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North Port frightened by child's death

Neighbors of the 6-year-old's family are terrified. Nothing like this has ever happened there.

Published September 19, 2006

NORTH PORT - One neighbor wants to install security cameras around her house. Another won't allow his 3-year-old son to sleep alone. Yet another was too frightened to let her kids walk to the bus stop Monday morning.

Fear gripped this small city north of Port Charlotte as police investigated the suspicious death of yet another young child in Florida. Coralrose Fullwood, a 6-year-old girl with a toothy smile who liked to play outdoors, was found dead in the woods Sunday afternoon just two blocks from her house.

Dale Fullwood, Coralrose's father, told police he saw her sleeping in her bed around 2 a.m. Sunday, after he came home from his job at a Motorsports Cafe in north Fort Myers. But when her family discovered her missing Sunday morning around 7 a.m., they called police, and dozens of people began searching the neighborhood.

A man walking his dog discovered Coralrose's body Sunday afternoon, and the anxiety in North Port gave way to sadness and fear.

Police Chief Terry Lewis called the death "suspicious" at a press conference Monday and said police were pursuing "20 leads," though they didn't anticipate any immediate arrests and have no suspects. They were waiting for the results of an autopsy before classifying the investigation as a homicide.

On Monday evening, the Department of Children and Families took four of Coralrose's siblings into state custody to interview them, according to the Lee County Sheriff's Office, which provided backup for the agency.

"It's absolutely terrifying when something like this happens in your own back yard," said Lynn Hewitt, 49, a hostess with a son in middle school and two daughters in high school.

Hewitt usually lets her kids walk to a bus stop by themselves. Not on Monday. She drove her son to middle school and her daughters to the bus stop. Then she waited until the bus came to pick up her girls.

"We thought it was safe here," she said. "Now something like this."

Dale Fullwood, 46, and his wife, Ellen, 40, lived with five children in a beige three-bedroom, 2,219-square-foot home. They moved there just over a month ago, after Ellen got a new job as a speech therapist, according to a family friend. The house was sold for $175,900 last year, according to property records, but it was unclear if the Fullwoods were the buyers.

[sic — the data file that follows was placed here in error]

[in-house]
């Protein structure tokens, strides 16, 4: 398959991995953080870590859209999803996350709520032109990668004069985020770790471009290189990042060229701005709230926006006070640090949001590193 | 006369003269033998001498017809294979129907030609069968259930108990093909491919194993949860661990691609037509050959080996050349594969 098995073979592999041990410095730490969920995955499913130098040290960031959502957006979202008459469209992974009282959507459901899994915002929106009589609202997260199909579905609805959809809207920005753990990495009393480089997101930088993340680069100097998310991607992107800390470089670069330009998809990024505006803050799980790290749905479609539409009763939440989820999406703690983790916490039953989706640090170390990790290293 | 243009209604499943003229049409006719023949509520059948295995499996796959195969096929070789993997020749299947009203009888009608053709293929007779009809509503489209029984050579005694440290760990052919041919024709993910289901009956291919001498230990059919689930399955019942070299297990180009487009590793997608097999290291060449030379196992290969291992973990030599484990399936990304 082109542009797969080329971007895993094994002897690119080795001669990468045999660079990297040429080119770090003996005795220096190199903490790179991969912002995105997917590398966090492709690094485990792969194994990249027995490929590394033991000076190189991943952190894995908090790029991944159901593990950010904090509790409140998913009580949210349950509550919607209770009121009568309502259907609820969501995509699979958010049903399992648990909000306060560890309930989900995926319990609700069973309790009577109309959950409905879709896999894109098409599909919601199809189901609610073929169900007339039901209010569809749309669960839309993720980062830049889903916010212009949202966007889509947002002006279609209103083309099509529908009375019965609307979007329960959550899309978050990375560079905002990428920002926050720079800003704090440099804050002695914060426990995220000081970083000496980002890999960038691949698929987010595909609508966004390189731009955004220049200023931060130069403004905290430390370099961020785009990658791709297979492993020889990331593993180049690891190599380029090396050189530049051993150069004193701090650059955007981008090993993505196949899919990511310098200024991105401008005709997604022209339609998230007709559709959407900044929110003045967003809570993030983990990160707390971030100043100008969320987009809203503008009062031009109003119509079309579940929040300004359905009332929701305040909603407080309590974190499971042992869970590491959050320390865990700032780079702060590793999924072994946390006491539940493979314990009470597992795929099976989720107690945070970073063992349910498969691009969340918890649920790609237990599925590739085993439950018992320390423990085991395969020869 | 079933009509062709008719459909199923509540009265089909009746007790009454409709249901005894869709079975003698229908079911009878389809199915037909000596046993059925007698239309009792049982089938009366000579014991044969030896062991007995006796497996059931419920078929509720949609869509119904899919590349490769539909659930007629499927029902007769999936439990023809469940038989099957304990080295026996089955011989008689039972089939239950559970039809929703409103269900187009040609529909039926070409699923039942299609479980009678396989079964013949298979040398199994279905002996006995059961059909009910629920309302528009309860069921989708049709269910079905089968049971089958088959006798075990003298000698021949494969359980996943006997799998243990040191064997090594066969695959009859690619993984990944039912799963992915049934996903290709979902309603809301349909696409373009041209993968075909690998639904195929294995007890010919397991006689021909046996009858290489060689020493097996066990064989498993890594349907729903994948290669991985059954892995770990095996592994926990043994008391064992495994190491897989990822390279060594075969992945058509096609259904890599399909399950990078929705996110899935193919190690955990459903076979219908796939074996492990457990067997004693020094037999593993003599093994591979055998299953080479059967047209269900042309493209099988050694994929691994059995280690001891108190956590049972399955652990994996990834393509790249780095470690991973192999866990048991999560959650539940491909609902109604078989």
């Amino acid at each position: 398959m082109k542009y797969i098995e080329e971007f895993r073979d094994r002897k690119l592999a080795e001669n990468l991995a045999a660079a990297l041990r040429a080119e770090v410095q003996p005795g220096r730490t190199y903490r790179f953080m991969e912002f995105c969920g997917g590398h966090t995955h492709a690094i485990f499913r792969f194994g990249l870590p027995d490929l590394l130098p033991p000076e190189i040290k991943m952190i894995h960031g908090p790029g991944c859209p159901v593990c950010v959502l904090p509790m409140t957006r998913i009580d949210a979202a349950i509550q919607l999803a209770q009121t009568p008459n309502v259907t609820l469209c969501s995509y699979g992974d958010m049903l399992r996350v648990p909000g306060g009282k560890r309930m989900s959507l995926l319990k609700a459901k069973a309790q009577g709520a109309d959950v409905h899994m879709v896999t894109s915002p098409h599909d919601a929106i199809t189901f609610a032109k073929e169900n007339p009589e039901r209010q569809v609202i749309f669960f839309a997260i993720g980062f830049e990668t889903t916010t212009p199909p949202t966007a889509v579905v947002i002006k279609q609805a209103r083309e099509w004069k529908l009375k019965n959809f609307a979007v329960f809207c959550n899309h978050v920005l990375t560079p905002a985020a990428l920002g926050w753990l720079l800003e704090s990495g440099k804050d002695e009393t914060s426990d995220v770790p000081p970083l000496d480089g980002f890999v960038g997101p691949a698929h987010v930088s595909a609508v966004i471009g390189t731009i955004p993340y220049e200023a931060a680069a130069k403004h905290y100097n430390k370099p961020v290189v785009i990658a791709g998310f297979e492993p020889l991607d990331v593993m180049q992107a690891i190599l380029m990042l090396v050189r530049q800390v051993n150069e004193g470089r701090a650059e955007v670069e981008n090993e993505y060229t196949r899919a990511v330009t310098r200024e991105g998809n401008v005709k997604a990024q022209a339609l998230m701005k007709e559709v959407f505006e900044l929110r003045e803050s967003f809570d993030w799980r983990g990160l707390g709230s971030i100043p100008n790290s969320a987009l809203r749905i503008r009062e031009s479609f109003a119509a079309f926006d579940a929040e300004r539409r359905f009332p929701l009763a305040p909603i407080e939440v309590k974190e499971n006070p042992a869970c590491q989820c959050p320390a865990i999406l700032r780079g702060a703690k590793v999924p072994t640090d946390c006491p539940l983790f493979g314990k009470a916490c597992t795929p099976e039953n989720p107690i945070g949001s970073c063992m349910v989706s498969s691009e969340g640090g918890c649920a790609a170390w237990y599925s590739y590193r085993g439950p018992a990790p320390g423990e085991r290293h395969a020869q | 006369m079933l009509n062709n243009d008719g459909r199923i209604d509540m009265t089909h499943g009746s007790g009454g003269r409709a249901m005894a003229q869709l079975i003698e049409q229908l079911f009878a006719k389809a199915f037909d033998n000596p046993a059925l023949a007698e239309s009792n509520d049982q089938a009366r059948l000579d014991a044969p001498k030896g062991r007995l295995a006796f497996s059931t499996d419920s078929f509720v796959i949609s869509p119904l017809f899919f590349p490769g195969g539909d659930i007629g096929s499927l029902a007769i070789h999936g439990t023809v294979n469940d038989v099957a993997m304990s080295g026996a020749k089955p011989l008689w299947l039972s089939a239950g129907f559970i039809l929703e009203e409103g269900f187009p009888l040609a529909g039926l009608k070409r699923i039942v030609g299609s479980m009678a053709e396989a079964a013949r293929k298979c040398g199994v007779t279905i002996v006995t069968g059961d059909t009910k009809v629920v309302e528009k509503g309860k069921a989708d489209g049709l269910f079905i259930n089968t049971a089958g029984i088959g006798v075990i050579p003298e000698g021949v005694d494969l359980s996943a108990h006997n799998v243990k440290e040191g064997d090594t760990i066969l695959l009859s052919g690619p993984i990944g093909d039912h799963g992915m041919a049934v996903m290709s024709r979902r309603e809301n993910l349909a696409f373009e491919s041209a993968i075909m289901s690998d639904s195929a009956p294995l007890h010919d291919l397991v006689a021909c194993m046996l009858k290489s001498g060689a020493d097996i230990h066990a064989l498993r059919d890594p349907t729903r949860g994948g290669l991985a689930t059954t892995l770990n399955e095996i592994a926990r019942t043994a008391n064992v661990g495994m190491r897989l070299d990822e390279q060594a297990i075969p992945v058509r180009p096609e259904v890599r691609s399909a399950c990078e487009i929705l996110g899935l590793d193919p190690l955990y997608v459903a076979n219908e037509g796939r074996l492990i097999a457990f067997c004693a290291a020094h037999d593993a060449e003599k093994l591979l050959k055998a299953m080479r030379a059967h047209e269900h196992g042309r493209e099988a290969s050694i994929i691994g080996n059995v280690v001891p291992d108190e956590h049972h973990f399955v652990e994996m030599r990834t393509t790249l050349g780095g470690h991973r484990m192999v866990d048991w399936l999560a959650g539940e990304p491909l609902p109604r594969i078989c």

Coralrose's mother has never been charged with a crime, and her father has never been charged with a serious one, according to Florida Department of Law Enforcement records.

Several neighbors said the Fullwoods had tried to move a local bus stop in recent weeks because they worried about their kids walking to a busy street in the neighborhood.

"They thought it was too dangerous because of all the cars going down the street," said Richard Rourke, 33, a manager at a local Domino's pizza.

The family previously lived in Cape Coral. The Fullwoods have two older children who don't live with them.

The Fullwoods are among a horde of newcomers in a neighborhood where many houses are still under construction.

As a result of the recent influx, many neighbors met the Fullwoods for the first time Sunday afternoon as the family was searching for their daughter. They quickly learned that Coralrose had disappeared Sunday, along with her flower print black comforter. Many quickly assumed the worst, that a little girl had been stolen from her house and killed while her parents slept.

Mike Bayar, a 23-year-old student and assistant manager at a convenience store, said he won't let his 3-year-old son, Khuslen, sleep alone anymore. He lives just down the street from the Fullwoods and was horrified after learning about Coralrose Sunday afternoon.

"We've all been sleeping in the same bed," Bayar said. "It just makes you sick."

Capt. Robert Estrada of the North Port Police Department said any type of homicide is unusual in the city; two or three a year is the norm, but several years go by without a single murder.

"We've never seen something like this, something involving a child," Estrada said.

Doreen Vanderwoude, 63, Coralrose's grandmother, said in a brief interview Monday that the family was "too shaken" to talk. A person who answered Vanderwoude's telephone later Monday declined to comment about the children's placement into DCF custody.

Coralrose's is the latest in a series of high-profile child deaths in Florida. Carlie Brucia was raped and murdered after being kidnapped at a Sarasota car wash in 2004. Jessica Lunsford was raped and murdered last year in Homosassa.

Also, 2-year-old Trenton Duckett disappeared from his room in a Leesburg apartment Aug. 27, and is still missing.

At Toledo Blade Elementary School, where Coralrose attended first grade, grief counselors helped students cope. Principal Chris Renouf placed the school on lockdown Monday and conducted recess indoors.

The fear spread beyond North Port, a city of about 35,000. Laura Rivera, 40, a family friend and former neighbor of the Fullwoods in Cape Coral, said the news of the death had left her grieving and nervous about other children.

"They're not living here anymore and it didn't happen here, but when something happens to a child it just brings it home," she said.

Times staff writer Jorge Sanchez and researcher Caryn Baird contributed to this report.

[Last modified September 19, 2006, 15:25:35]

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